In response to the bus accident in Nampa this morning, I wanted to reach out to parents with some tips on how to talk to your kids about the accident. Sadly, a dump truck and a Kuna school bus collided in Nampa causing injuries and death in at least one child. Just hearing about the news is devastating, and helping your child cope can feel overwhelming. Use these tips as guidelines when talking to your child about the accident. Remember though, that you are the ultimate expert on your child. You know them better than anyone, so trust your instincts in how to deal with this sensitive issue.
1. Break the news.
Talk to your children about the bus accident if you know that he/she will find out eventually. If possible, you want to be able to control how they first hear the news. Use your judgment. If you know that your child will see it in the news or is old enough that his/her friends are hearing the news, then talk to them about it.
2. Be calm.
No matter what you are telling your child, if you yourself are noticeably anxious, that is what your child will likely pick up on. If you need to, practice deep breathing before the conversation.
3. Be reassuring.
Talking about death is never easy, but an accident involving children is especially difficult because of how egocentric children are. They will likely wonder if this could happen to their bus. Tell them how unlikely something like this is and stress all the important safety measures that are taken to prevent something like this from happening again.
4. Be developmentally appropriate.
Don't offer too much information, but rather let your child lead the discussion. If they have questions, be ready to answer them, but it is not necessary to go into details that your child has not asked about. They may need to talk about the Kuna bus accident more than once. It may not be necessary to bring it up again, but make sure that they know they can ask you any questions about it in the future. They may hear things from peers at school and want to fact check with you.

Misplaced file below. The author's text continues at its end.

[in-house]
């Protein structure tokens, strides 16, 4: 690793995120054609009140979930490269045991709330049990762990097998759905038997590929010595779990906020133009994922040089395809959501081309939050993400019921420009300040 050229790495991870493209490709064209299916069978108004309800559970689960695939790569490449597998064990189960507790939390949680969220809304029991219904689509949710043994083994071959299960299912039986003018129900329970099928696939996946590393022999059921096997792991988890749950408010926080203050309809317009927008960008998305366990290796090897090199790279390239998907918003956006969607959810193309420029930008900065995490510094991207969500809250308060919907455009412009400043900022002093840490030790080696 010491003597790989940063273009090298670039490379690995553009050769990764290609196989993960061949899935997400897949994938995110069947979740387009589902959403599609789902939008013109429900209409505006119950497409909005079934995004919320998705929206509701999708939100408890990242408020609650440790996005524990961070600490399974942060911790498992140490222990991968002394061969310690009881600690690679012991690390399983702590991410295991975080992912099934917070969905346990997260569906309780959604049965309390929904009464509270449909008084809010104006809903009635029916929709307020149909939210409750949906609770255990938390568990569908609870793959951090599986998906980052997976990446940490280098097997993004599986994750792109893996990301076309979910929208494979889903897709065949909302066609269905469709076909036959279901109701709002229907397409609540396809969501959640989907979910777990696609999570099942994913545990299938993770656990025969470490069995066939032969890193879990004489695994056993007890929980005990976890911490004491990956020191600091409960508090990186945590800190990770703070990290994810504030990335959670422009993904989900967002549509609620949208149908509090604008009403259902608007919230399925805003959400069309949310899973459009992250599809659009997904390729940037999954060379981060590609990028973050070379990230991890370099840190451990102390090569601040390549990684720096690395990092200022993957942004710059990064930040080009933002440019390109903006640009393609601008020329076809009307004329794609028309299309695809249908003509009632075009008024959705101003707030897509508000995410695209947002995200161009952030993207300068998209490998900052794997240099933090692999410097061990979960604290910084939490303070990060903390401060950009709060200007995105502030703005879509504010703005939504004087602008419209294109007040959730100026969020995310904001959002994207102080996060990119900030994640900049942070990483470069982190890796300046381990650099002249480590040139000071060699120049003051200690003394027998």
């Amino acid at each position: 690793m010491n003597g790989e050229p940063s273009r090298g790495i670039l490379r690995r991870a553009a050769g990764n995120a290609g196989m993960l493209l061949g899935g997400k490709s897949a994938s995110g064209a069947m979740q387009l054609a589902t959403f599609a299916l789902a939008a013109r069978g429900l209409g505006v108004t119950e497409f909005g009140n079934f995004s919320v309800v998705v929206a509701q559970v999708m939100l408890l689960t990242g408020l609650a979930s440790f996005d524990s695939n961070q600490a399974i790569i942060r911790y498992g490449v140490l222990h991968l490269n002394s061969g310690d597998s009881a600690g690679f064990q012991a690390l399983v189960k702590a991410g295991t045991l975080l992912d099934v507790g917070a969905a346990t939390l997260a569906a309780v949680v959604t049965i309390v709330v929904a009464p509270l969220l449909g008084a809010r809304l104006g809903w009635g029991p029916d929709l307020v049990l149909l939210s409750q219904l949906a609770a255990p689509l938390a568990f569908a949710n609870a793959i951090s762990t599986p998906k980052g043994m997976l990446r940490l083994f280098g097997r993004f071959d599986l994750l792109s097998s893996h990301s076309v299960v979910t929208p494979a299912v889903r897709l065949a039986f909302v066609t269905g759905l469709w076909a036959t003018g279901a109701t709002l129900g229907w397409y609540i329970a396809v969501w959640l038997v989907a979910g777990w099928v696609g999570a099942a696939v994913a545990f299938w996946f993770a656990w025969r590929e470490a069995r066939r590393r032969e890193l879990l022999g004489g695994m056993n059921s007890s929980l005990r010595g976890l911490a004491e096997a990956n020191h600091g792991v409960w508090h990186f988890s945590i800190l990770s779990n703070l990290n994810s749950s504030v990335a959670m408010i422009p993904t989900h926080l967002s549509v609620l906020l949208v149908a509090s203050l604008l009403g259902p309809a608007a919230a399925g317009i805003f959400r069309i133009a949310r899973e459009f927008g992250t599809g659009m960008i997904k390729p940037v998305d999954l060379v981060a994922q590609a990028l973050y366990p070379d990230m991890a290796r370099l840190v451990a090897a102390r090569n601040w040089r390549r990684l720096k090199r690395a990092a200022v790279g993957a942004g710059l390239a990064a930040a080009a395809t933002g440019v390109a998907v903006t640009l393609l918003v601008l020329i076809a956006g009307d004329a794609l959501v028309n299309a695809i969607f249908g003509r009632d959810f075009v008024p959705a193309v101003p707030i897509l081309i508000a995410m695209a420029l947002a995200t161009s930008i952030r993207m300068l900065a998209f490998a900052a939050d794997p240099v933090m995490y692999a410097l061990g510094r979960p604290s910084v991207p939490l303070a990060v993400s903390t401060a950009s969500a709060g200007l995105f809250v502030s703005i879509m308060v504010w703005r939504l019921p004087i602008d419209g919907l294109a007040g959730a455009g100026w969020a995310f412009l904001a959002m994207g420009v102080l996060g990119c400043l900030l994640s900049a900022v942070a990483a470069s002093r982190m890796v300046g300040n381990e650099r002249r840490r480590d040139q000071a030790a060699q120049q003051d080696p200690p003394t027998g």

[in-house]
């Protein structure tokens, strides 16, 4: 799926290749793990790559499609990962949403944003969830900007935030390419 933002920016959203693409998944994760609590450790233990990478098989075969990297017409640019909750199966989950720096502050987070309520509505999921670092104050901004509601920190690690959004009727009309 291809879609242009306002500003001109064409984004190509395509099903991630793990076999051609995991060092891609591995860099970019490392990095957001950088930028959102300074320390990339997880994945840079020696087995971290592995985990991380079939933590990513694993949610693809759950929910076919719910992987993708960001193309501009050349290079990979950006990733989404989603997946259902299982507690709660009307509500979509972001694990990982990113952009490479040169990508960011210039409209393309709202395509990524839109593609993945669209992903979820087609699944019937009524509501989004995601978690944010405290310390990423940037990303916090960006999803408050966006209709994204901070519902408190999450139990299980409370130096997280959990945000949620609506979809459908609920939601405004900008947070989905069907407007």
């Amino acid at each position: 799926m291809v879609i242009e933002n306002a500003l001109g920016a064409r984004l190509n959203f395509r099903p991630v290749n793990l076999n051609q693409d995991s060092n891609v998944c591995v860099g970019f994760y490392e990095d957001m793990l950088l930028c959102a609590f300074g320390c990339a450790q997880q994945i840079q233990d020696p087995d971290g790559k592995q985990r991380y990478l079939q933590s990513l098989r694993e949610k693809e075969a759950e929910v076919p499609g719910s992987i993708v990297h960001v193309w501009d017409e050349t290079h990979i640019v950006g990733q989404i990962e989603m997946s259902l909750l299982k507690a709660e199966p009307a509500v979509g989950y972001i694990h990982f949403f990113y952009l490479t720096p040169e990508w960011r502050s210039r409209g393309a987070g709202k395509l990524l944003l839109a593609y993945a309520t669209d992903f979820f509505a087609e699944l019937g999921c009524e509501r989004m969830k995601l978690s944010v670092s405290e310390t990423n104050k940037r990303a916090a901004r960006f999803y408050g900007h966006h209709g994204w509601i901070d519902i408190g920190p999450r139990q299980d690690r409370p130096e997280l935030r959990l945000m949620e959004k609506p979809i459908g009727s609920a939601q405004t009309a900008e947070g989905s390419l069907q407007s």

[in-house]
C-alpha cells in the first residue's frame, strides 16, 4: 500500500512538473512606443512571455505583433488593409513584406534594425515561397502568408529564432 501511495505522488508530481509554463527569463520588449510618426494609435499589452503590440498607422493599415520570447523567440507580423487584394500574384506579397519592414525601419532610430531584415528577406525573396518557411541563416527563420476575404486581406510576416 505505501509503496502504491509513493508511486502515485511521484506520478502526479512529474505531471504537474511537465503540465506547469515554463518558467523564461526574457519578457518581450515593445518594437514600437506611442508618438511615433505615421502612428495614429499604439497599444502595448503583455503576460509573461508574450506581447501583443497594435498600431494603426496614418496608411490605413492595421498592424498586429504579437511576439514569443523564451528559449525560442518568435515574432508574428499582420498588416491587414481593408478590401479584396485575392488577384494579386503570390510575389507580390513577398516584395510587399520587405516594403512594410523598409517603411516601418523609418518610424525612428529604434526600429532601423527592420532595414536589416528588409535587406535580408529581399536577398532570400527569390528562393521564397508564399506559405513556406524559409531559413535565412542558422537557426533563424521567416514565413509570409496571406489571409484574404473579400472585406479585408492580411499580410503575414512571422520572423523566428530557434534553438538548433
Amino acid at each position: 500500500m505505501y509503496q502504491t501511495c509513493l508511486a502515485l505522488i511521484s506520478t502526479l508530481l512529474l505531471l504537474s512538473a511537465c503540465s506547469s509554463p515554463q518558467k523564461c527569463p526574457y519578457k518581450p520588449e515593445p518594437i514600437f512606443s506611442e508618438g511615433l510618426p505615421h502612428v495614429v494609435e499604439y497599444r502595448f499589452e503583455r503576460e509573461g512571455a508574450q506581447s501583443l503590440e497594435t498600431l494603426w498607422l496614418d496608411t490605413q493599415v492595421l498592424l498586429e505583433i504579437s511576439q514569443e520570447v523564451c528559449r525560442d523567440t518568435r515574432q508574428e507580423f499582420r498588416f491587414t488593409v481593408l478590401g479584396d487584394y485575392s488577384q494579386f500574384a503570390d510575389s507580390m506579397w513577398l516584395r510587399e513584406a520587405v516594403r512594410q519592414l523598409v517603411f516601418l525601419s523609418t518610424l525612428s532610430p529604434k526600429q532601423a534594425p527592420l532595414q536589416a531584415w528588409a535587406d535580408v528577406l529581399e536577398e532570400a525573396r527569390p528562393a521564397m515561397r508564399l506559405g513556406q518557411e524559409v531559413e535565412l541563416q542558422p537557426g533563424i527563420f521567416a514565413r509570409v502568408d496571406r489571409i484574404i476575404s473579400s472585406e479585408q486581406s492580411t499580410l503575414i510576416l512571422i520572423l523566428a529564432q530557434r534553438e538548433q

5. Be available.
If you notice your child is upset, try to make yourself very available. Spending time together as a family can be very reassuring, as well as ever- day routines . Making sure you are present for your child when you are in the same space is important for him/her to feel connection to you. Remember that your love and attention provide safety and security. Be aware of the activities that so easily distract us like electronics.
6. Do an activity to help process grief.
If your child expresses sadness for the victims of the Kuna bus accident, you may encourage him/her to do something to memorialize the deceased and/or support the injured. Drawing pictures and making cards are some positive ways of providing closure to the grief they feel.